What Investments Should I Use in My 401k?

Finance Digital Data ConceptIt takes more than mutual funds to create a secure retirement

I find that most people I meet are not sure how to invest in their retirement plan and they definitely don’t understand the choices being offered by their plan at work. This is why so many opt for a so called “Target date fund” that has a date near to their expected time to retire. Ah, if it were only that easy.

-What is a target date fund? Generally, it is a mutual fund that invests in other mutual funds created by the same sponsor (Fidelity, Vanguard, Merrill Lynch, etc.). The idea is that the fund manager will change the allocation to less “risky” assets as you get closer to retirement age. According to Morningstar, not all target date funds are created equal and most tend to underperform. Many owners of these funds were shocked at how much their balances declined in 2007-2009. These funds also tend to be more expensive. This is because they charge a fee and the funds they hold also charge a fee. I reviewed one recently for a client and the different layers of fees added up to nearly 3%!

So, if you don’t use a target date fund, what should you do? First, ask yourself some questions:

Is my employer going to match my deposit? If so, how much (we like to get that employer money whenever possible) will they match?

-Am I saving money anywhere else? Having too much money in your 401k can be a problem if you need to access that money before you retire. Make sure you can take advantage of opportunities or handle emergencies if they arise. Paying taxes and penalties can really set back retirement plans.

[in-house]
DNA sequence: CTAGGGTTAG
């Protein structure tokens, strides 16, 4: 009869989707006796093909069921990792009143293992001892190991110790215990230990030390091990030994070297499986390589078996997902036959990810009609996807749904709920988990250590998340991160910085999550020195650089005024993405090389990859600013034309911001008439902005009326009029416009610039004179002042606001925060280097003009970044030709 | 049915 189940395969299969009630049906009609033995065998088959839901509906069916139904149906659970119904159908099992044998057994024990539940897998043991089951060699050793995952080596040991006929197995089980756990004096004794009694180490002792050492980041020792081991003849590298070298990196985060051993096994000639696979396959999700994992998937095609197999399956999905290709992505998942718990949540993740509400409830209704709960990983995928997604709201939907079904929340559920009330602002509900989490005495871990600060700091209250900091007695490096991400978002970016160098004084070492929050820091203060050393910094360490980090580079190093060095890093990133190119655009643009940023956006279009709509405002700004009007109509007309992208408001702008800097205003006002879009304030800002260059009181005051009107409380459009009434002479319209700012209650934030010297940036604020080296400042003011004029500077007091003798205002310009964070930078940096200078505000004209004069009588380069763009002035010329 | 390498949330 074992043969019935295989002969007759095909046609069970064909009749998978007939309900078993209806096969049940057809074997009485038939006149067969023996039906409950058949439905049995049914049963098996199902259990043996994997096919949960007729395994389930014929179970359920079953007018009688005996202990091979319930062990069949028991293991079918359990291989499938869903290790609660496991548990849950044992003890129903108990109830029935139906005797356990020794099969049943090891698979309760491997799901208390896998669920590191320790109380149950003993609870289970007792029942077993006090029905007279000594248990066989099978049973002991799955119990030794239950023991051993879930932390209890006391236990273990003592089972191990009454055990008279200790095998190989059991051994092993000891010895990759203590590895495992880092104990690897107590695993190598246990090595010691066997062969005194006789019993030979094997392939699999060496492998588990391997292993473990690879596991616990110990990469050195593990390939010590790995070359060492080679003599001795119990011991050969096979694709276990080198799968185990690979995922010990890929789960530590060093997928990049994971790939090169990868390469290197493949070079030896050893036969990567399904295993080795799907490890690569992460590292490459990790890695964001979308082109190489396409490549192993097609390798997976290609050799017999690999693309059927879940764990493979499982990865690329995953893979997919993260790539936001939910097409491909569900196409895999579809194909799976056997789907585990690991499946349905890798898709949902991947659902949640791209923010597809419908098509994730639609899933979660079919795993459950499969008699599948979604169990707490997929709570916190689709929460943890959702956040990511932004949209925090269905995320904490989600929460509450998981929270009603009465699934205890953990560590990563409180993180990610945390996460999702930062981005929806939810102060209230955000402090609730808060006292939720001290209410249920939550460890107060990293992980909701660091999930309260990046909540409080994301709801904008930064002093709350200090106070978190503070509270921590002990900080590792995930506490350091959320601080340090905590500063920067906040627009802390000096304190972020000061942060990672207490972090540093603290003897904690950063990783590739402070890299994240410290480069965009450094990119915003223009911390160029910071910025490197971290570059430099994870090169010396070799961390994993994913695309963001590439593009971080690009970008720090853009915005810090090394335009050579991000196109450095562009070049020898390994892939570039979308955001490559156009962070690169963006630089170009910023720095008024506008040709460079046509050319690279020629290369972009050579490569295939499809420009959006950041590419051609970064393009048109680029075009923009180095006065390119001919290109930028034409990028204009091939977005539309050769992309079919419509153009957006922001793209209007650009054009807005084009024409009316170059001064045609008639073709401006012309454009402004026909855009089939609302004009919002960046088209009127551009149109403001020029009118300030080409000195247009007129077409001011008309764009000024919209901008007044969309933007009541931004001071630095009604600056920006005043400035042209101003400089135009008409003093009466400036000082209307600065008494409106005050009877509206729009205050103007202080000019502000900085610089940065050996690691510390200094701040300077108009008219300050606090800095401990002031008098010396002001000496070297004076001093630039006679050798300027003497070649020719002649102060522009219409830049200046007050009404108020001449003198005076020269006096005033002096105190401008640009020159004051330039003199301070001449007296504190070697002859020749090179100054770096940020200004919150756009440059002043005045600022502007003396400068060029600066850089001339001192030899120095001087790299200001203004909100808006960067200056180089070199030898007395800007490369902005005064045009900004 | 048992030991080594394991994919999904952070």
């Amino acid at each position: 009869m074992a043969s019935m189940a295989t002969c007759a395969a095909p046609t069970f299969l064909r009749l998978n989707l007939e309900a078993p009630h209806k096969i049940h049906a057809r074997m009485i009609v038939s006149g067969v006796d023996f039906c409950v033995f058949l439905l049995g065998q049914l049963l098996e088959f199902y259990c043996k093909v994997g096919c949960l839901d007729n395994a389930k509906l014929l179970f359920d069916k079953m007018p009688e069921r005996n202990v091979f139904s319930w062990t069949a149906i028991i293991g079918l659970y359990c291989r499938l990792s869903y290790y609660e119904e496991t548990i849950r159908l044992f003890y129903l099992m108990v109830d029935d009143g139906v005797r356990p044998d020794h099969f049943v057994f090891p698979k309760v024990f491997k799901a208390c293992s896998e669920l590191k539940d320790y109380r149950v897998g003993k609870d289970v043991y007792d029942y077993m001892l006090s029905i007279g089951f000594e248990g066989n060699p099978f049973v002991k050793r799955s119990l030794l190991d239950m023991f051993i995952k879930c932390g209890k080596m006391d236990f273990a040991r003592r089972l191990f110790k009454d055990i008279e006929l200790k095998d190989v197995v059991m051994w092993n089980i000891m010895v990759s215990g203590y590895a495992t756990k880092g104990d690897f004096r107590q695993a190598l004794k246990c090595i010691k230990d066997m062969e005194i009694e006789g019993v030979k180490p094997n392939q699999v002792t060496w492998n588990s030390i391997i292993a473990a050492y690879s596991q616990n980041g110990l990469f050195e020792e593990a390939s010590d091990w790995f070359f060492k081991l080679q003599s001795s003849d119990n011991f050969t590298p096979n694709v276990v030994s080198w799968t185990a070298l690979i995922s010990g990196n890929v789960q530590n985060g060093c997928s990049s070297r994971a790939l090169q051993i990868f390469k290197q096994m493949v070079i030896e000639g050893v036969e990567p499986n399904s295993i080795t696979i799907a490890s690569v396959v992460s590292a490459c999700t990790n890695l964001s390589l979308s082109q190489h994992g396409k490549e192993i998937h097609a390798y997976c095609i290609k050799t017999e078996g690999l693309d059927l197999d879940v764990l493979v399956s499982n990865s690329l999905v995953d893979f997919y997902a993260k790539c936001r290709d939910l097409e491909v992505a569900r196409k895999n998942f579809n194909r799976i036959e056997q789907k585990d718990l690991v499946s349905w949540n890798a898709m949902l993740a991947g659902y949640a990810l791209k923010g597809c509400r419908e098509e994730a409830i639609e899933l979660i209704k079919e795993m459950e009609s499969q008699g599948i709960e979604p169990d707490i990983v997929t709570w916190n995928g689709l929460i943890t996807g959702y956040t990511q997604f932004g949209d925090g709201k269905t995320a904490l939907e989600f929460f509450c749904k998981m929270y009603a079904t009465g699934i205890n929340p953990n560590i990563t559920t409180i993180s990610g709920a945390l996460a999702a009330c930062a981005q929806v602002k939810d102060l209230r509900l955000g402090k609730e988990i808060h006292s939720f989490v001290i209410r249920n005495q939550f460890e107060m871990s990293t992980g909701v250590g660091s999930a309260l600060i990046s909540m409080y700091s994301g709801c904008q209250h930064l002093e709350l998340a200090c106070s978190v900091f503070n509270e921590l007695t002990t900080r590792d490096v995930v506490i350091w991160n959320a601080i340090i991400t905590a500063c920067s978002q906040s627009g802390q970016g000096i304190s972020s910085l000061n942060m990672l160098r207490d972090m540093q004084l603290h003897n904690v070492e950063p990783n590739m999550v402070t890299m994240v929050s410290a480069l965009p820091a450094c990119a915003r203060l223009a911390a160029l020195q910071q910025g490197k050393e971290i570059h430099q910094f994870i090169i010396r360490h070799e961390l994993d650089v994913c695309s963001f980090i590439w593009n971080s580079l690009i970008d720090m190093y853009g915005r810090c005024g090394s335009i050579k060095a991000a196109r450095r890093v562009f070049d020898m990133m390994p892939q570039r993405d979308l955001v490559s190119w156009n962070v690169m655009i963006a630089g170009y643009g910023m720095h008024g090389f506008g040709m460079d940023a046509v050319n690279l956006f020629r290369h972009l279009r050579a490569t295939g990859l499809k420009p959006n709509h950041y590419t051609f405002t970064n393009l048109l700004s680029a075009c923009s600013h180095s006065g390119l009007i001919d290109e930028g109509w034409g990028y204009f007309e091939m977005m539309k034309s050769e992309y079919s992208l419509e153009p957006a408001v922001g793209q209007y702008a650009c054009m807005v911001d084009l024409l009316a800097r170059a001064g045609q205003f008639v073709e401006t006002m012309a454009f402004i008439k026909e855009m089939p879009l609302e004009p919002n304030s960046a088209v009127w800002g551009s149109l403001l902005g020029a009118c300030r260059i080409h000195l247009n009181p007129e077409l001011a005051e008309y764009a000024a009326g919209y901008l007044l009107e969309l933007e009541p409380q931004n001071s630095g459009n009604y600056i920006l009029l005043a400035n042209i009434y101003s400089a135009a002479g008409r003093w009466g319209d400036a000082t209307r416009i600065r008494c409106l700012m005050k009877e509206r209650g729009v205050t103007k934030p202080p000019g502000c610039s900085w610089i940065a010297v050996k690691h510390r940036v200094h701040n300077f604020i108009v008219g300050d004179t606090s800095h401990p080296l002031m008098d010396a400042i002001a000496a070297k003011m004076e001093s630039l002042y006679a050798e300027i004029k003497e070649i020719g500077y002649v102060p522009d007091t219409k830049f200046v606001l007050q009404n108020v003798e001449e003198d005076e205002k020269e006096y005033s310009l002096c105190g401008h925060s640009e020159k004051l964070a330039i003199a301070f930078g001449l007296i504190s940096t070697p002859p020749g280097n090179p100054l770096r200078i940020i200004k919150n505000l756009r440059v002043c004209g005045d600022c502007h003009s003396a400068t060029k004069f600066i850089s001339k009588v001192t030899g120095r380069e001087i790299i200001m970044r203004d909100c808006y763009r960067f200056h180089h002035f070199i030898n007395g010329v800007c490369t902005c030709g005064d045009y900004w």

-What is my current tax bracket (I see a lot of folks starting out who are in a low bracket so they aren’t’ getting much tax relief now and will be paying a lot more in the future)?

Does my plan have a Roth option (that person in the low brackets should use the Roth option if available)?

See, a more important consideration than what you invest in, is how much of that money are you going to be able to spend when you withdraw the money in retirement! When you transition to retirement, diversification under the tax code is very important. We will talk about that in a future post.

Once you have looked at your tax picture; then look inside yourself. Are you comfortable with stock market ups and downs, and if so, how much? If your employer only offers stock and bond mutual funds, consider how comfortable you are during market turmoil. A lot of folks lost sleep during the big downturn in 2007-2009 watching their balances go way down and not recovering quickly. If that was you, be sure to focus on options that didn’t have a big drop during that period. You can look up the year by year performance for a fund during that time frame. This can usually be done on the website for your plan, or by going to Marketwatch.com or Morningstar for more information.

If the whole thing just seems a bit overwhelming, ask around for a referral to a financial advisor who can help you to understand the options being offered. Ask lots of questions and if you still can’t find reasonable options in your employer’s 401k, consider only contributing to the maximum that they match. Then look elsewhere to invest, where you are comfortable with the choices available. If retirement is the goal, there are many ways to get there, make sure you choose a path that works for you. If you have additional questions or just want to explore other options, contact us and we will do our best to help.

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